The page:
By Wendy Wisner
We’re driving to my cousin’s wedding in Atlantic City. We’re on a tight schedule. We spin past the bare-branched sycamores. The ground is dotted with patches of snow. The wind lashes against our rickety Honda.
Ben says he’s too hot in his coat. Peter says he’s too cold. “Just wait. We’ll be there soon.” We’re getting closer. I begin to smell the waves of the bay.
Then Peter throws up.
We pull over, strip him down. He cries, his bare legs shaking in the cold. We toss his dirty clothes in a plastic grocery bag, find some clean clothes, mop up the vomit with baby wipes.
“Okay,” I say to my husband. “We’ll get there right when the ceremony starts. You’ll drop me off. I’ll change into my dress. I won’t miss it.”
We keep driving. Now the ocean is clearer, on the edge of the parkway. I inhale it. I, who hate to travel, inhale the ocean and its expanse, its freedom.
Finally, we arrive at the hotel. Bright lights, gold fountains, Roman god pseudo-sculpture. I was naïve; I expected a simple hotel. It’s like we’ve entered an amusement park.
Dizzy circles through the parking garage. My stomach in my throat. My mother texts me: “It’s okay. She won’t notice if you miss the ceremony.”
A parking spot, finally. I toss all our “fancy” clothes in a garbage bag to change into along the way.
We enter Caesar’s Atlantic City. Immediately the smell of cigarette smoke and misery. The blinking lights of the slot machines. The room begins to spin.
I say to my husband, “Here, watch the children.” I take out my dress and tights, my good bra. I hand him the garbage bag with the children’s clothes, and run inside the ladies room.
I change inside a stall, my bare feet on the cold bathroom floor. I tie up my messy hair, smear on some lipstick.
My husband has changed Peter into his button-down shirt and necktie. He hands me the garbage bag and Peter, then wanders off with Ben to change.
This. This is when I begin to fall apart.
Peter wants nothing more than to climb on all the slot machines. Peter will not stay in my arms. He twists away with all his two-year-old might. I try to carry him, the garbage bag of clothes, and my winter coat. And I cannot. I cannot do it.
My cellphone is low on charge. I have no idea which direction my husband has gone. I am completely lost, alone, with a screaming toddler who is half-covered in vomit.
I can’t hold onto all of it anymore. I can’t stop the panic from boiling over, from my belly, to my throat, to my eyes.
And then I’m not in my life anymore. It is 1983, and I am alone with my mother in the airport. The stench of cigarette smoke in our hair. Is it from the airport, or from the cigarettes my father has been smoking?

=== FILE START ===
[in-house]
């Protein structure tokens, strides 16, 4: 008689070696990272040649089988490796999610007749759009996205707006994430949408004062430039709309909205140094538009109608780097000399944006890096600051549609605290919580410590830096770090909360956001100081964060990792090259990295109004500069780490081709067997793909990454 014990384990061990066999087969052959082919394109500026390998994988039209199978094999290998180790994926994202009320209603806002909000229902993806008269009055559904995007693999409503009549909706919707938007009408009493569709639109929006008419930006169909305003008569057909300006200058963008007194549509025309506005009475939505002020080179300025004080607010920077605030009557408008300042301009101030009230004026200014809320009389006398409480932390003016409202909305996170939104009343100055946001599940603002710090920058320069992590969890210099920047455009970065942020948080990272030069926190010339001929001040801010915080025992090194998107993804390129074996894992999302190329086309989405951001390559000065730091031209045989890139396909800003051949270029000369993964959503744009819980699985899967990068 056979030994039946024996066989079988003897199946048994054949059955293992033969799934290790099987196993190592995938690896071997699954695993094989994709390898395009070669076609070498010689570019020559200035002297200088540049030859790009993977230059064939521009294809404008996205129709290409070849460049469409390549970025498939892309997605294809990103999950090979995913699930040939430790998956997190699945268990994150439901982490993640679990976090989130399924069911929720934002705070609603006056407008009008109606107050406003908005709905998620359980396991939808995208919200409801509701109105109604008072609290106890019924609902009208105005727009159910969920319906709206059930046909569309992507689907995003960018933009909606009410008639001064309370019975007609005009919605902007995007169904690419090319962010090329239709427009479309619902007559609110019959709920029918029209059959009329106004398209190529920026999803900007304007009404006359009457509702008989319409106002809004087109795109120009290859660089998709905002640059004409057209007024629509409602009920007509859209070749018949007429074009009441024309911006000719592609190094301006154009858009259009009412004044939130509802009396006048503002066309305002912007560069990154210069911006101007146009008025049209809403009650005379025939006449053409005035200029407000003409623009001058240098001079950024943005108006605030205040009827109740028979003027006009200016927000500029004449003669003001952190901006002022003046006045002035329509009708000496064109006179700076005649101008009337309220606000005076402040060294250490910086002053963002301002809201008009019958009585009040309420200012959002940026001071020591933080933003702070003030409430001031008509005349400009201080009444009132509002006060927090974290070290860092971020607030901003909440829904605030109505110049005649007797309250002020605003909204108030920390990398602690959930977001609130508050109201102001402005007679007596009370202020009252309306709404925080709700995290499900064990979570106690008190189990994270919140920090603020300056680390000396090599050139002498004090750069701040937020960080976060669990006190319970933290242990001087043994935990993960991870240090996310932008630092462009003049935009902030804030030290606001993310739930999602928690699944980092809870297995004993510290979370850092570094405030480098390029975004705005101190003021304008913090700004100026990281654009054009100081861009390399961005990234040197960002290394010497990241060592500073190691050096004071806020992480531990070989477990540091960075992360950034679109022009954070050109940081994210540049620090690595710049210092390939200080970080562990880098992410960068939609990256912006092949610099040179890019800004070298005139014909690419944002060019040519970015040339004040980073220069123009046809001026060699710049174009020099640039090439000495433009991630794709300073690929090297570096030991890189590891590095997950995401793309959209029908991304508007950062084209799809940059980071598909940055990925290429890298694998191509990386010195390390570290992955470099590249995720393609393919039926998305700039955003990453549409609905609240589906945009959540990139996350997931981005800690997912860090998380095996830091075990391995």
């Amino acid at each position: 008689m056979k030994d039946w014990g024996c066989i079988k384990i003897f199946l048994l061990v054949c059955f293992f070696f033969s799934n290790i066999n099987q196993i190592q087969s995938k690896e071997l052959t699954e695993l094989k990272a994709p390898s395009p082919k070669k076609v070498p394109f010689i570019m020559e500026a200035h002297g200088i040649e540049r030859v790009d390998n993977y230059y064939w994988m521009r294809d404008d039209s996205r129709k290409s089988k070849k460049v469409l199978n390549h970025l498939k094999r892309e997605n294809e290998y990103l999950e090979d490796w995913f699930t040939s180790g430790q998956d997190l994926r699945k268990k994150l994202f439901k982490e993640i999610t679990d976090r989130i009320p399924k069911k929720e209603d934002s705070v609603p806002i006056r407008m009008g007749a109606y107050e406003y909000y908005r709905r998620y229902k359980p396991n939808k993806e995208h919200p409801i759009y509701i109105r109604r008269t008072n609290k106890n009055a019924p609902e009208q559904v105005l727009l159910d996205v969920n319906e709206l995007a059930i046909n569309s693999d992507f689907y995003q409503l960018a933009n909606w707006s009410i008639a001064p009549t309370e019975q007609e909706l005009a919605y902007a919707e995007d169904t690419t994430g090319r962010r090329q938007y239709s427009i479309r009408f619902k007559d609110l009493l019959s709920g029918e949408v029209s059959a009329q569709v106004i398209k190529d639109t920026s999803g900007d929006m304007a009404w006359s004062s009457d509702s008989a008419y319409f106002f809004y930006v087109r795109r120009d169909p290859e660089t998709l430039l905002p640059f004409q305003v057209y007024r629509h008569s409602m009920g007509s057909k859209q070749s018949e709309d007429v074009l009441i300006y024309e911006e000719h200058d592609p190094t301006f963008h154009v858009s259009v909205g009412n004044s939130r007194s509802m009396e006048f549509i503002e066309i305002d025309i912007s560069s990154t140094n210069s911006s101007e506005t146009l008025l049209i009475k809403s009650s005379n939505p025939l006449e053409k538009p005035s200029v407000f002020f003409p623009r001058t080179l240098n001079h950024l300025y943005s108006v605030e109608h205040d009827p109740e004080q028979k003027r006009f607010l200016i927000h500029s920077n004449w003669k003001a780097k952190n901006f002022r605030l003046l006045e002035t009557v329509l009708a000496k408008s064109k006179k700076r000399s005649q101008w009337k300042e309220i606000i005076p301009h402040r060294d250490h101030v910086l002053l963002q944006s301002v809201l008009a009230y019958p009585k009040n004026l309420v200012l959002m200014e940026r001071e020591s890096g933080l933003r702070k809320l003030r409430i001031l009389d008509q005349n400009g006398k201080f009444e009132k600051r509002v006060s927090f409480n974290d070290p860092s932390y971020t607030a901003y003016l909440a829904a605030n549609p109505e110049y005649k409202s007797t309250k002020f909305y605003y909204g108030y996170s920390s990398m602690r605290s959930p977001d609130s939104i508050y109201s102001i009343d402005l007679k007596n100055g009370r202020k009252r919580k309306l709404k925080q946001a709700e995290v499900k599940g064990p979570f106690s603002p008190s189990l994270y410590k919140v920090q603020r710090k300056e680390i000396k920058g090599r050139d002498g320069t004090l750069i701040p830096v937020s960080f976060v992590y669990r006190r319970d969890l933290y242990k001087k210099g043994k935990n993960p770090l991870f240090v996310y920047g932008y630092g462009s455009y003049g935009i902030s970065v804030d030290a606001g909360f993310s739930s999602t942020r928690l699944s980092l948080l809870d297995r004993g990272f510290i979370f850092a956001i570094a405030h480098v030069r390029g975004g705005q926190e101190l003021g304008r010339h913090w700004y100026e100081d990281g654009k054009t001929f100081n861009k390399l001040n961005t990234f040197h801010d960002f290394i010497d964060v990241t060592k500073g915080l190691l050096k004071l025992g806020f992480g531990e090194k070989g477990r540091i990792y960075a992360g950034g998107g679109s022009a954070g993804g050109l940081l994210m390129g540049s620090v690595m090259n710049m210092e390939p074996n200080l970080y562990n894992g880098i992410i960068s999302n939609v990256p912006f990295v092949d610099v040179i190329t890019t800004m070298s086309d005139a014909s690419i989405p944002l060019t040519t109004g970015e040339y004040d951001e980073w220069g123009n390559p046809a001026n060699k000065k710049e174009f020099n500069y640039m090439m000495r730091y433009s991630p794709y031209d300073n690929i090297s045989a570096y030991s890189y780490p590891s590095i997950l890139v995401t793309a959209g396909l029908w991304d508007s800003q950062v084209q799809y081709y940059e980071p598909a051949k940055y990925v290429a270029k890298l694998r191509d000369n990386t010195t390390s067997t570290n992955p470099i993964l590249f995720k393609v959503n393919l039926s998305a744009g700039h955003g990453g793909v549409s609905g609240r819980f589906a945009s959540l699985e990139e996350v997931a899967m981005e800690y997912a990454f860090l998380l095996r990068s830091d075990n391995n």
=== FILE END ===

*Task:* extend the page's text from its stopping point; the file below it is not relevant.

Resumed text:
My father is gone. He left just as the snow began to fall in life-size, enormous chunks. Just as the baby started to blossom in my mother. Winter and spring colliding.
We are utterly alone in that airport. We do not know where he is, only that we are following him. The airport tilts as the planes rise up into the sky.
The airport was the room between the worlds. But not a room. A cavern. A chamber. An expanse of white that stretched beyond where I could see. There were no exits, no escapes, no way home.
The only way to out was to get on a plane.
We watched the planes through the window—a giant wall of glass. The planes were larger than life. They were dinosaurs: standing still, then suddenly running, lifting their clobbering tails up into the air.
The airport smelled of gasoline, cigarettes, and diaper cream.
It was 1984, and my sister was a newborn, snuggled against my mother. But her presence was slight, muted. She was young enough to sleep quietly in my mother’s arms. She closed her eyes and ignored it all.
My mother and I walked up and down the corridors. We were marbles being rolled up and down and around the tunnels, gates, entrances. We were being rolled by the great hand of my father. He reached for us across the continent. He didn’t want us with him, but he beckoned us nonetheless.
He made us want to find him. He made us look for him in each man’s face we saw streaming past.
Had he shaved his mustache yet? Was it just growing in?
I looked for my father, though I knew he wasn’t there.
I wanted to leave. I didn’t want to go with my mother. I wanted to run away.
I stood at the top of the escalator, and my mother stood below. “Take me home,” I said.